C# - Iterate over a Dictionary

C# - Iterate over a Dictionary

In the world of C# programming it's common to trip over something as easy as iterating over a dictionary. We've put together a quick reference guide below to give you a quick intro or refresher into manipulating dictionaries in C#.

Initializing a Dictionary

Init a sample dictionary 

Dictionary exampleDictionary = new Dictionary
        {
            { "key1", "value1" },
            { "key2", "value2" }
        };

Iterating the Dictionary

Iterate the dictionary using a foreach statement. Ex. On the first iteration kv.Value would equal "Value1".

foreach(KeyValuePair kv in exampleDictionary)
{
    // do something with kv.Value or kv.Key
}

Using a generic or custom Dictionary

Iterate a dictionary of generic or custom object is pretty much the same as above, with the caveat that you must cast each item and use the property name.

foreach(var obj in genericDictionary)
{
  // do something with obj.Key or obj.Value or obj.Value.YourProp
}

Iterating only keys

Here's a simple example if you only need the keys.

foreach(var key in genericDictionary.Keys)
{
  // do something with key
}

Iterating only values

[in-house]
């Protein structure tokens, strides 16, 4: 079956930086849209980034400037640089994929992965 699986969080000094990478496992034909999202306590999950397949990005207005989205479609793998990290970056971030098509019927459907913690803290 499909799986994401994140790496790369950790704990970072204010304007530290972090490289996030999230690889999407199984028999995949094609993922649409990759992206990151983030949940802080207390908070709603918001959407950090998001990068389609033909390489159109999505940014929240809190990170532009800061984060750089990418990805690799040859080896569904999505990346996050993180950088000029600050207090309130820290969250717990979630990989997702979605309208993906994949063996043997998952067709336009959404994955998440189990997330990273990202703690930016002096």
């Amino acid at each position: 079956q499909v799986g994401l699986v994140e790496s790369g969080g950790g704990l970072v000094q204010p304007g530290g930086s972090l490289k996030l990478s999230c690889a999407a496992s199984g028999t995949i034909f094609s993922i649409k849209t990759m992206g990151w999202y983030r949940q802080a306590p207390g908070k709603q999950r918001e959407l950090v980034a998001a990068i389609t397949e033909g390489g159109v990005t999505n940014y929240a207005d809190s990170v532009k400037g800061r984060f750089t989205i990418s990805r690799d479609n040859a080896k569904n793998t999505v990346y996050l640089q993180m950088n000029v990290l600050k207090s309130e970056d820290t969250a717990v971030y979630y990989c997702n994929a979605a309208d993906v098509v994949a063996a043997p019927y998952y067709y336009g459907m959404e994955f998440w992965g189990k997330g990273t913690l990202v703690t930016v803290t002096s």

Quick foreach to iterate the Dictionary values

foreach(var value in genericDictionary.Values)
{
  // do something with value
}

LINQ

Using a ForEach LINQ statement to iterate a dictionary. 

genericDictionary.ToList().ForEach(kv =>
{
  // do something with kv.Key or kv.Value
// if custom object, kv.YourProp });

Multi-threaded LINQ

* This should be used with caution as it can cause serious performance implications if abused. An appropriate use case may be a scenario where you are processing large amounts of data with each item in the dictionary. If you use this method, ensure that the items do not depend on each other.

genericDictionary.AsParallel()
.ForAll(kv => 
{ 
    // do something with kv.Key or kv.Value
// if custom object, kv.YourProp });

Hopefully this helped out! If you would like to dive deeper into the Dictionary in C# I would definitely recommend checking out the MSDN Dictionary<T,T>.

Keep tuned for more quick reference guides similar to this.

Cheers!